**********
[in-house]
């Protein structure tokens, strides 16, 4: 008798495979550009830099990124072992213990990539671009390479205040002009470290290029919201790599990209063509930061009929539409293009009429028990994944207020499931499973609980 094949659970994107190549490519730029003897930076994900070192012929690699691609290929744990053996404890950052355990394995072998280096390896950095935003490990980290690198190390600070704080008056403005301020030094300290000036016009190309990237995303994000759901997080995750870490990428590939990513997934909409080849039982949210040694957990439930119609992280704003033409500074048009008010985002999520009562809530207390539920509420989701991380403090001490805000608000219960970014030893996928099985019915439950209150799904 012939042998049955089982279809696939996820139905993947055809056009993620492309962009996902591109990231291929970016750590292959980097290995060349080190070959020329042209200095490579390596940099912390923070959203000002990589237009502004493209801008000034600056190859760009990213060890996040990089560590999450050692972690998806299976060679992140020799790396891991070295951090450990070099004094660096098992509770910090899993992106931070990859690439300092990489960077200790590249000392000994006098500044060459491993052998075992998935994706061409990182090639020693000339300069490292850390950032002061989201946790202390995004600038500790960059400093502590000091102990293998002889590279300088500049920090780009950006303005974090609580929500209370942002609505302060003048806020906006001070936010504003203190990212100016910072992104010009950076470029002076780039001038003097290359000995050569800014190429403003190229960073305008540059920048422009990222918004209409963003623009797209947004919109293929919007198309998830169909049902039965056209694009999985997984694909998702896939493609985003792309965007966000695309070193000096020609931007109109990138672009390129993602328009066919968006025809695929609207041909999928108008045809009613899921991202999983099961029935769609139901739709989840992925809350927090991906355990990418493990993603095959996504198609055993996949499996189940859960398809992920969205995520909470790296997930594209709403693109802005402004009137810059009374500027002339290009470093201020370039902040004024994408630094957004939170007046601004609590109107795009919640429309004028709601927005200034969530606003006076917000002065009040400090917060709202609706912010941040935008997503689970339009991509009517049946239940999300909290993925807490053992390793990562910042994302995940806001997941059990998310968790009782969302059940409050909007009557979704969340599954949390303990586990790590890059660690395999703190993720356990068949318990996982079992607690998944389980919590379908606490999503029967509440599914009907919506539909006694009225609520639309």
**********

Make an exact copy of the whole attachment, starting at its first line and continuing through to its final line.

[in-house]
């Protein structure tokens, strides 16, 4: 008798495979550009830099990124072992213990990539671009390479205040002009470290290029919201790599990209063509930061009929539409293009009429028990994944207020499931499973609980 094949659970994107190549490519730029003897930076994900070192012929690699691609290929744990053996404890950052355990394995072998280096390896950095935003490990980290690198190390600070704080008056403005301020030094300290000036016009190309990237995303994000759901997080995750870490990428590939990513997934909409080849039982949210040694957990439930119609992280704003033409500074048009008010985002999520009562809530207390539920509420989701991380403090001490805000608000219960970014030893996928099985019915439950209150799904 012939042998049955089982279809696939996820139905993947055809056009993620492309962009996902591109990231291929970016750590292959980097290995060349080190070959020329042209200095490579390596940099912390923070959203000002990589237009502004493209801008000034600056190859760009990213060890996040990089560590999450050692972690998806299976060679992140020799790396891991070295951090450990070099004094660096098992509770910090899993992106931070990859690439300092990489960077200790590249000392000994006098500044060459491993052998075992998935994706061409990182090639020693000339300069490292850390950032002061989201946790202390995004600038500790960059400093502590000091102990293998002889590279300088500049920090780009950006303005974090609580929500209370942002609505302060003048806020906006001070936010504003203190990212100016910072992104010009950076470029002076780039001038003097290359000995050569800014190429403003190229960073305008540059920048422009990222918004209409963003623009797209947004919109293929919007198309998830169909049902039965056209694009999985997984694909998702896939493609985003792309965007966000695309070193000096020609931007109109990138672009390129993602328009066919968006025809695929609207041909999928108008045809009613899921991202999983099961029935769609139901739709989840992925809350927090991906355990990418493990993603095959996504198609055993996949499996189940859960398809992920969205995520909470790296997930594209709403693109802005402004009137810059009374500027002339290009470093201020370039902040004024994408630094957004939170007046601004609590109107795009919640429309004028709601927005200034969530606003006076917000002065009040400090917060709202609706912010941040935008997503689970339009991509009517049946239940999300909290993925807490053992390793990562910042994302995940806001997941059990998310968790009782969302059940409050909007009557979704969340599954949390303990586990790590890059660690395999703190993720356990068949318990996982079992607690998944389980919590379908606490999503029967509440599914009907919506539909006694009225609520639309």